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911: 'When in doubt, ring it out'

  • Published
  • By Airman 1st Class Lauren M. Sprunk
  • 23rd Wing Public Affairs

Three numbers: 911 -- that’s all one needs to remember.

However, with various emergency response resources within direct reach on an Airman’s base, they can easily forget to use these three numbers.

In order to receive help as quickly and efficiently as possible, it is important to dial 911 immediately when involved in an emergency.

“An emergency is any situation where law enforcement, fire department, or medical personnel are needed right away,” said Staff Sgt. Robert Powell, 23rd Civil Engineer Squadron NCO in charge of the Emergency Communications Center (ECC). “We always say ‘when in doubt, ring it out,’ [meaning] if you are unsure of whether your situation is an emergency, go ahead and call 911. We’re your friends, and we’re here to help.”

Since the start of the calendar year, 74 percent of all fire emergencies and 35 percent of all medical emergencies on Moody were called in through the administration line. Calls to this line are prioritized differently, which can cause a delay in emergency response.

“While our unit handles [fire] emergencies the majority of the time, we also take civil engineering [equipment] service calls,” said Eric Mortensen, 23rd CES assistant chief of fire prevention. “With this in mind, we could be on the phone with someone who’s complaining about a clogged toilet, [meanwhile someone is on hold whose] child is choking.

“Had that person with the choking child called the 911 line, we would immediately put the clogged toilet complaint down and send help before the child possibly loses their life,” Mortensen added.

Calling 911 in the event of an emergency can not only be the difference between life and death, it also helps the dispatcher on the other side of the phone.

“Nobody likes a pop quiz, especially when you have someone’s life in your hands,” Powell said. “When a call comes in through the 911 line, it automatically puts the dispatcher in the right state of mind to handle an emergency.”

At that point, if a person is calling from a landline on Moody, then the dispatcher will answer “Moody 911, what is your location?” However, if a person is calling from their cell phone while on base then they may reach the local county’s dispatcher. The caller should immediately tell the dispatcher that they are on base, so that they can be connected to the ECC.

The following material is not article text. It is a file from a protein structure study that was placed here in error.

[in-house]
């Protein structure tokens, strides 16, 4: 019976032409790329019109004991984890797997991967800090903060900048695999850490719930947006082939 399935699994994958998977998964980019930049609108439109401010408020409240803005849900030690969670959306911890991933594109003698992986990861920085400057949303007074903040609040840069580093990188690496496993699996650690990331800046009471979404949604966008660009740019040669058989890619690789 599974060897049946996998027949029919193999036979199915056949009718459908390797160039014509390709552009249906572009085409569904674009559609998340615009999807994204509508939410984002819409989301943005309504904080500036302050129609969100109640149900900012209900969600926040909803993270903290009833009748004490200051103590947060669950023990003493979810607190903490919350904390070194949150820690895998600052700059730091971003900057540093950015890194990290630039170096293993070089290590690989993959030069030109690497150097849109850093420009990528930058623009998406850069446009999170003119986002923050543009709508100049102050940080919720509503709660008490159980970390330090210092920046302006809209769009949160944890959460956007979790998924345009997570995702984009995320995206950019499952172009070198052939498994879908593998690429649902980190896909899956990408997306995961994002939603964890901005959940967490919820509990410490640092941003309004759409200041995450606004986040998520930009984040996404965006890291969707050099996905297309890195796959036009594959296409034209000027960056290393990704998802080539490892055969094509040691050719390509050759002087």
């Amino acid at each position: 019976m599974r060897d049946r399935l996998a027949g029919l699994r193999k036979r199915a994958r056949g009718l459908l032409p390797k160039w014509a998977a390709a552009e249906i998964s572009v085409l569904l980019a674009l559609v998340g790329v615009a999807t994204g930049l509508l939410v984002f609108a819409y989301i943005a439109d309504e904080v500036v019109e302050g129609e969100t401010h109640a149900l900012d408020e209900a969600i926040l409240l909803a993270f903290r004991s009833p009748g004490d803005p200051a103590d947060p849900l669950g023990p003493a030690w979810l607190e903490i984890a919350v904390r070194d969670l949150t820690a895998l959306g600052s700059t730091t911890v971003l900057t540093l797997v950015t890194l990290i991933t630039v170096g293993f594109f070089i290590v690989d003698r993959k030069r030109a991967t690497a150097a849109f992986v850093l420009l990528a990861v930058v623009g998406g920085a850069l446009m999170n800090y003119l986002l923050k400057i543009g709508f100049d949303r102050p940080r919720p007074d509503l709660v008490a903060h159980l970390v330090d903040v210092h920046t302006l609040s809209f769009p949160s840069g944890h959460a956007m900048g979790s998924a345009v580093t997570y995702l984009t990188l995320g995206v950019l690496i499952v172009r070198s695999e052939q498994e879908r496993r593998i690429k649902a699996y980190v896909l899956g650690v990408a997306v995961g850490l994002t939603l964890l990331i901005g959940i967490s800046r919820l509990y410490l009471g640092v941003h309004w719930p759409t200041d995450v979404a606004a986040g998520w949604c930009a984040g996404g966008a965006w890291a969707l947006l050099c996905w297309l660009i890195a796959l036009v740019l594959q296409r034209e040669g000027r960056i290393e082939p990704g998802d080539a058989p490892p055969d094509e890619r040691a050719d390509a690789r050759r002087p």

After a Moody dispatcher takes control of the call, they are able to use a system known as Enhanced 911. Through this system, when someone calls 911 from a landline, the dispatchers automatically detect the building the person called from as well as their phone number. However, if a person is calling from a cell phone, the system only displays their phone number, so it is important for callers to mention their location.

This Enhanced 911 system is especially beneficial in the case that an emergency call is dropped. With the provided information, dispatchers can contact the caller back or immediately send officials to the scene.

“We have the 911 hang-up policy in place in the case that a caller may be in distress and unable to speak, but still needs help sent,” Mortensen said. “With this in mind, a dispatcher cannot decipher between an emergency and an accident, so if someone calls 911 by accident and hangs up, dispatchers will still call back or immediately send help if the location is known.

“Because of this, if a caller dials 911 by accident, it is important to stay on the line until speaking to a dispatcher,” Mortensen added.

In either case, callers will not face reprimand for calling 911 in a non-emergency situation.

“It’s better to feel that we showed up and were not needed than to have a situation get out of control without us there,” Mortensen said.

Although an incident may seem to be minor in the moment, according to Mortensen, minor emergencies can escalate quickly, so those involved in or around an emergency situation should immediately dial 911 so proper authorities may take control.